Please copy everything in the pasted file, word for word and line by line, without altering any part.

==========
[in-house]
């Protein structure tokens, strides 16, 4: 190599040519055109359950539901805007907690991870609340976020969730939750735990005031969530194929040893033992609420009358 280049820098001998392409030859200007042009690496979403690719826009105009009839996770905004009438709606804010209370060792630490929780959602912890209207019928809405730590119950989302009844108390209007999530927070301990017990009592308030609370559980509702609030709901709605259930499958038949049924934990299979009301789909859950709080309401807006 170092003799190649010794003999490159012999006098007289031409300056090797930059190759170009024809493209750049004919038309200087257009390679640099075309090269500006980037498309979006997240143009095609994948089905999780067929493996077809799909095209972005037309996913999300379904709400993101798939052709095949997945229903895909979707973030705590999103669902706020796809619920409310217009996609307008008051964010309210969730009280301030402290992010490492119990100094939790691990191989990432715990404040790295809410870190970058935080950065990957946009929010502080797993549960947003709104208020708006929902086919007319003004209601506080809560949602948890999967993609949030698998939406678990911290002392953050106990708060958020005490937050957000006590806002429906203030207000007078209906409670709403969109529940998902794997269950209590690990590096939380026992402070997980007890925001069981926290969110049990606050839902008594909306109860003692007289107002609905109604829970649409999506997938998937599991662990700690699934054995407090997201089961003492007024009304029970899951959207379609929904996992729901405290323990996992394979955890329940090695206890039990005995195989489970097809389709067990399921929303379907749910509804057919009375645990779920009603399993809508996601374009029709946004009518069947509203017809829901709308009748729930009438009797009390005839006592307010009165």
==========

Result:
[in-house]
């Protein structure tokens, strides 16, 4: 190599040519055109359950539901805007907690991870609340976020969730939750735990005031969530194929040893033992609420009358 280049820098001998392409030859200007042009690496979403690719826009105009009839996770905004009438709606804010209370060792630490929780959602912890209207019928809405730590119950989302009844108390209007999530927070301990017990009592308030609370559980509702609030709901709605259930499958038949049924934990299979009301789909859950709080309401807006 170092003799190649010794003999490159012999006098007289031409300056090797930059190759170009024809493209750049004919038309200087257009390679640099075309090269500006980037498309979006997240143009095609994948089905999780067929493996077809799909095209972005037309996913999300379904709400993101798939052709095949997945229903895909979707973030705590999103669902706020796809619920409310217009996609307008008051964010309210969730009280301030402290992010490492119990100094939790691990191989990432715990404040790295809410870190970058935080950065990957946009929010502080797993549960947003709104208020708006929902086919007319003004209601506080809560949602948890999967993609949030698998939406678990911290002392953050106990708060958020005490937050957000006590806002429906203030207000007078209906409670709403969109529940998902794997269950209590690990590096939380026992402070997980007890925001069981926290969110049990606050839902008594909306109860003692007289107002609905109604829970649409999506997938998937599991662990700690699934054995407090997201089961003492007024009304029970899951959207379609929904996992729901405290323990996992394979955890329940090695206890039990005995195989489970097809389709067990399921929303379907749910509804057919009375645990779920009603399993809508996601374009029709946004009518069947509203017809829901709308009748729930009438009797009390005839006592307010009165």